Wednesday, 14 November 2012


We went to watch the fireworks. We do this every year. And each time they brighten up the night for a fleeting moment of excitement and pleasure. The bangs, whizzes, colours and sparkles are more magical that most of us let on. Even when there's a top chemistry student explaining which chemicals make the different bangs, colours and assorted firework wonders.

And so it should be. There is a prosaic answer to the firework question. Human hands have designed and created the pyrotechnology but, when we hear the rocket swoosh into the sky and, breath held, await the explosion of sound, colour and magic, we don't think 'what a clever chap' but just simply "wow!"

All that talent and skill packed into a little cardboard tube or box just for our pleasure. Those carefully selected chemicals cleverly blended to provide us with a few seconds of wow! This my friends is what we mean by progress and civilisation. Not those dreary places of work, not those orders and controls, not the direction of our lives by others. These are the curse of progress, the black side of civilisation.

This isn't to say that there should be no rules - the game doesn't work without rules. But that, like all good games, the rules should be simple, straightforward, understood by all. The rules shouldn't be the reserve of an elite, reserved only to those who following great study have touched on a few of those rules. Who know enough to answer the question: "can we do that?"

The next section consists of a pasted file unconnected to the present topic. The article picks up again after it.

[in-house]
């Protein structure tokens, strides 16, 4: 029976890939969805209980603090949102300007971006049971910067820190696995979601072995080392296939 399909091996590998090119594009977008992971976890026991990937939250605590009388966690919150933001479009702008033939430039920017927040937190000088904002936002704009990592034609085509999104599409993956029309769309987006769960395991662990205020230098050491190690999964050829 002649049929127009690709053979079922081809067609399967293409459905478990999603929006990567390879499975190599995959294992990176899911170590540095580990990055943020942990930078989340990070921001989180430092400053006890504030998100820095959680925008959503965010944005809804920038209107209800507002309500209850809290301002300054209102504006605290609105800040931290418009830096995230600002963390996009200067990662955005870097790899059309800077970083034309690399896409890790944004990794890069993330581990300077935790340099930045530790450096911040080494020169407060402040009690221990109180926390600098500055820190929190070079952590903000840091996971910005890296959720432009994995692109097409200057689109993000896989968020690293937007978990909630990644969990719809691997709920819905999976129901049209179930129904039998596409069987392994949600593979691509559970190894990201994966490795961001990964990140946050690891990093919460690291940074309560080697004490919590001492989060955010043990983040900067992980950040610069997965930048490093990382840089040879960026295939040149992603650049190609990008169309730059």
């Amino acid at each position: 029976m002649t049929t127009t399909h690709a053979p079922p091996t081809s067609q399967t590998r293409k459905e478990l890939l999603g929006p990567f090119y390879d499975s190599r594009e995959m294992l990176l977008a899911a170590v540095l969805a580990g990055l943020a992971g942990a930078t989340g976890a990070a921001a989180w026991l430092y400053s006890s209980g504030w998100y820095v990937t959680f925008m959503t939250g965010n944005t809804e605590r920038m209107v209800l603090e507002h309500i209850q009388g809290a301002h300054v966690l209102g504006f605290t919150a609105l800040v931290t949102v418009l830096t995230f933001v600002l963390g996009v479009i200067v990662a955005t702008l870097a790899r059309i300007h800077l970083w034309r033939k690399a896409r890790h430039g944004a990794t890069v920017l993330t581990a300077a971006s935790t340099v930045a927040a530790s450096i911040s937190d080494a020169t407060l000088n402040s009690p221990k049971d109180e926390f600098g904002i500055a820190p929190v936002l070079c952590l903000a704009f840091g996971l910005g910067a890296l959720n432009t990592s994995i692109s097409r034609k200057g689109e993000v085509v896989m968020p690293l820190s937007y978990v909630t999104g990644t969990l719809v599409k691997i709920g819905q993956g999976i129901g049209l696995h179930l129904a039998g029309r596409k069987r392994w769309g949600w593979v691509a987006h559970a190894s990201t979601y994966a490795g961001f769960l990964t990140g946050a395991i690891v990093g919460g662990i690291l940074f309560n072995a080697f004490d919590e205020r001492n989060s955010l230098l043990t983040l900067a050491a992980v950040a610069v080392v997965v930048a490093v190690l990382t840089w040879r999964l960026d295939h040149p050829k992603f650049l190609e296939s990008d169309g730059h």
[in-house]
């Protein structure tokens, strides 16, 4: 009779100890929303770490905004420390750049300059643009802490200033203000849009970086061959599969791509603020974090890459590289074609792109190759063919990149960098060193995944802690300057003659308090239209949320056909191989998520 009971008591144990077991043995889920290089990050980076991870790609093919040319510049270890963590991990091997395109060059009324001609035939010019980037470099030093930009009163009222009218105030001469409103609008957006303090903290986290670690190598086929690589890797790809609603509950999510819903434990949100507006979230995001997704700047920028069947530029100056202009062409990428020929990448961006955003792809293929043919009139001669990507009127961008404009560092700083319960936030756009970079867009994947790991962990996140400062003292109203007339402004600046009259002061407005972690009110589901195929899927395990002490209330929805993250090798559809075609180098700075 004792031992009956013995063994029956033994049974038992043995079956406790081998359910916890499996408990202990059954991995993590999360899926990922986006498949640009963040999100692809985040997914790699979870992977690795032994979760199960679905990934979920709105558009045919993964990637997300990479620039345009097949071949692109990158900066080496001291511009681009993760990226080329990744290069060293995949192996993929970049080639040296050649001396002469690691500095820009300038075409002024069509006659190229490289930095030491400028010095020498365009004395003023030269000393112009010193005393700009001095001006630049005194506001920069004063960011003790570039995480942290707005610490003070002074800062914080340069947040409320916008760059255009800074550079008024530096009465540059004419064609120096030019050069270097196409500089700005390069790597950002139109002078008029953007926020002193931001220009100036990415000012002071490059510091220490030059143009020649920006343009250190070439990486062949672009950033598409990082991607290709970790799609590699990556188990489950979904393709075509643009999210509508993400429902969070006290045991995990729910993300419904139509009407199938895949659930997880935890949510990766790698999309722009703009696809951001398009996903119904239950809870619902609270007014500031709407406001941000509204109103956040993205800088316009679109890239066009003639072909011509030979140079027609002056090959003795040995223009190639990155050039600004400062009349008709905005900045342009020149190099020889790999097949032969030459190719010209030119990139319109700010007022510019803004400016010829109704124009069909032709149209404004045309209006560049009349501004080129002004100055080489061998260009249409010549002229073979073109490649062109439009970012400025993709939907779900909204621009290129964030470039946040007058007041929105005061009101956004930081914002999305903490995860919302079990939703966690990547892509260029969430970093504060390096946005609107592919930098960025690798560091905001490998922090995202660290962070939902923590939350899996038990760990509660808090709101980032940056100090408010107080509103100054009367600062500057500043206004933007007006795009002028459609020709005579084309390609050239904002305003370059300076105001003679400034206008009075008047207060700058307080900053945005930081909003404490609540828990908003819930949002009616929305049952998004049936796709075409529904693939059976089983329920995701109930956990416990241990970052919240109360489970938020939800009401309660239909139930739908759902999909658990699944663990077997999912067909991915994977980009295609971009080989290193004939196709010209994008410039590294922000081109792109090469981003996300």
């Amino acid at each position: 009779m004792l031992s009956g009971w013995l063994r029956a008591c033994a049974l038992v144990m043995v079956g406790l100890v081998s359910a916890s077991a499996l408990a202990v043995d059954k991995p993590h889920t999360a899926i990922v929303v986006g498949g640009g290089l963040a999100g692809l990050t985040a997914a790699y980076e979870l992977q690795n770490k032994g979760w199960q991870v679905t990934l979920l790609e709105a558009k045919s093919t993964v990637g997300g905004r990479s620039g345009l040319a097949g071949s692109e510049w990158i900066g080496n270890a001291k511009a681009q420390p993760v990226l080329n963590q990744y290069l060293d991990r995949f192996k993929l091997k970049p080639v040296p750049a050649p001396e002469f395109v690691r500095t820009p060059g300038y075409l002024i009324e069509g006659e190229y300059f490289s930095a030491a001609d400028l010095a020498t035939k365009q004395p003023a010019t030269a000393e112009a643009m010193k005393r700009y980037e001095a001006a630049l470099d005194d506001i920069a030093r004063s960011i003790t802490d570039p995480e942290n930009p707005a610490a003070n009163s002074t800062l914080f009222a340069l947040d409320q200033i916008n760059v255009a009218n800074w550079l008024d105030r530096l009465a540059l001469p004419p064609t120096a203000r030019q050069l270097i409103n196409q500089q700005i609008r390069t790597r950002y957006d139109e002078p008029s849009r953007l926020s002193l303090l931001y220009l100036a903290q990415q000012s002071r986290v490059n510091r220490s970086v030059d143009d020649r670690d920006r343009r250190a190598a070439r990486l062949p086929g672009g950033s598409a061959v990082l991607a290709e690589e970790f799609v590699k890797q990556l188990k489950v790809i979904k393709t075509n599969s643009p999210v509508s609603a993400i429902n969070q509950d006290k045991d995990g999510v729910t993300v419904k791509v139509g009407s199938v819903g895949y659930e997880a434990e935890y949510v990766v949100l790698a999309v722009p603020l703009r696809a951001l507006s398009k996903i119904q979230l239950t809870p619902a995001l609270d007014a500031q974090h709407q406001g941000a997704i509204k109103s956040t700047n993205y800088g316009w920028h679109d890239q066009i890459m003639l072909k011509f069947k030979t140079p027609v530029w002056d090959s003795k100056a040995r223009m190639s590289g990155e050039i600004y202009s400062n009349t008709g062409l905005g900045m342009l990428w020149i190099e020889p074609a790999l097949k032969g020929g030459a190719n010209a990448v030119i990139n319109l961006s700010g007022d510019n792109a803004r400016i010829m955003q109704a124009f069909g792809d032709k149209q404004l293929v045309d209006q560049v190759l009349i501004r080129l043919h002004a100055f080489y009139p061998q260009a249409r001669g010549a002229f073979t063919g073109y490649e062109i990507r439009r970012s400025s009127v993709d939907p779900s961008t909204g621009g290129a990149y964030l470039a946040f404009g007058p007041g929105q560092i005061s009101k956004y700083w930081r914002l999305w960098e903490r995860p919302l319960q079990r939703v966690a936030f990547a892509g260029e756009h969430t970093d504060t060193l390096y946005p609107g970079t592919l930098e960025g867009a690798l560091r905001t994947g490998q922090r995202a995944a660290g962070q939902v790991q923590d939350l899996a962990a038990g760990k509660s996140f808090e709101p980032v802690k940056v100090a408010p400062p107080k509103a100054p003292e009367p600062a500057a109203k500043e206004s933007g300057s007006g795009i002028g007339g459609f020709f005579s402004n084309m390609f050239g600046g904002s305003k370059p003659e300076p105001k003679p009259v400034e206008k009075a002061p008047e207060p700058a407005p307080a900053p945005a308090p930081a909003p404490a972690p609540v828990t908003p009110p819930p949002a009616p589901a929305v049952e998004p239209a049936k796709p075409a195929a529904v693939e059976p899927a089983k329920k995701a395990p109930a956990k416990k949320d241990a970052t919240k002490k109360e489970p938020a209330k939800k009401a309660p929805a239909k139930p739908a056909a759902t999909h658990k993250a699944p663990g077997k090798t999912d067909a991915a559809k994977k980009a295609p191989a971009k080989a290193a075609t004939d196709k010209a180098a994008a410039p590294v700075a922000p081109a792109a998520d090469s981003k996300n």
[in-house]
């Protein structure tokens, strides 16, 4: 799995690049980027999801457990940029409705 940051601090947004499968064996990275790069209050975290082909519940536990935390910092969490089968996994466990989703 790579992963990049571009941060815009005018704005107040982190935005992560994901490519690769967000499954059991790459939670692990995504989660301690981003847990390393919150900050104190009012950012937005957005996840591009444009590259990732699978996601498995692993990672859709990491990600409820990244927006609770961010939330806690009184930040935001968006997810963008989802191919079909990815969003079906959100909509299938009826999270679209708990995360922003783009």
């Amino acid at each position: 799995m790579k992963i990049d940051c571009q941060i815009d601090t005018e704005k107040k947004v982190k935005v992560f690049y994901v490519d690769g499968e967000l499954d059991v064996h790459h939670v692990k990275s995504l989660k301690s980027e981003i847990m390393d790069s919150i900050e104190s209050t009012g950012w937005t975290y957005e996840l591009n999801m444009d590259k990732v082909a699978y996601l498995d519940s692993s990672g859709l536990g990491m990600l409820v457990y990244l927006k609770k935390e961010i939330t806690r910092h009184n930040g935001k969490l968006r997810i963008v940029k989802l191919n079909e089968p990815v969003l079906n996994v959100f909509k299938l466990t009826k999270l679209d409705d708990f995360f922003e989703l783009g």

But this is not so. The rules are not simple. They are complicated, voluminous, confusing and contradictory. One day we can celebrate when the bewigged cognoscenti interpret those rules in a way that matches our common senses only for the same great minds to do the opposite tomorrow.

We went to the fireworks. And there were rules. Each year there are new rules. Not replacing the old rules but adding to them. And every year those lighting the sparkling, fizzing wonders comply with those rules. But they mutter; 'this is daft' or "we can't do this next year". One day they will stop. The rules - when you can start, when you can stop, what you can light, how you must set up, whether you can charge, how to deal with the (inevitable) presence of children - an endless avalanche of rules will eventually weigh these men down and the fireworks will be gone.

We'll be sad. A little disgruntled maybe. We might sound off to the bloke alongside in the pub or rant about it to our in-laws. But the fireworks will be gone. Killed by the rules. Our pleasure will be a little diminished. Life will be a little duller.

And what applies to fireworks will apply to all our other little pleasures. To those things - Christmas lights, mulled wine, the smell of grandad's pipe, the logs on the fire - that bring a moment of light, a little fun into our lives. The rules will be applied and each of those things will be no more. And we'll miss them.

But not so much as to do anything. To face the rule makers and campaigners for rules and say; "no, that's enough, thankyou". And one day there will be only rules and no pleasure.


1 comment:

Anonymous said...

But unfortunately, the rules are there to control, not to safeguard. People will eventually think, fuck em, and do as they like. The councillors, politicians and those who would rule should study history for within lies their doom!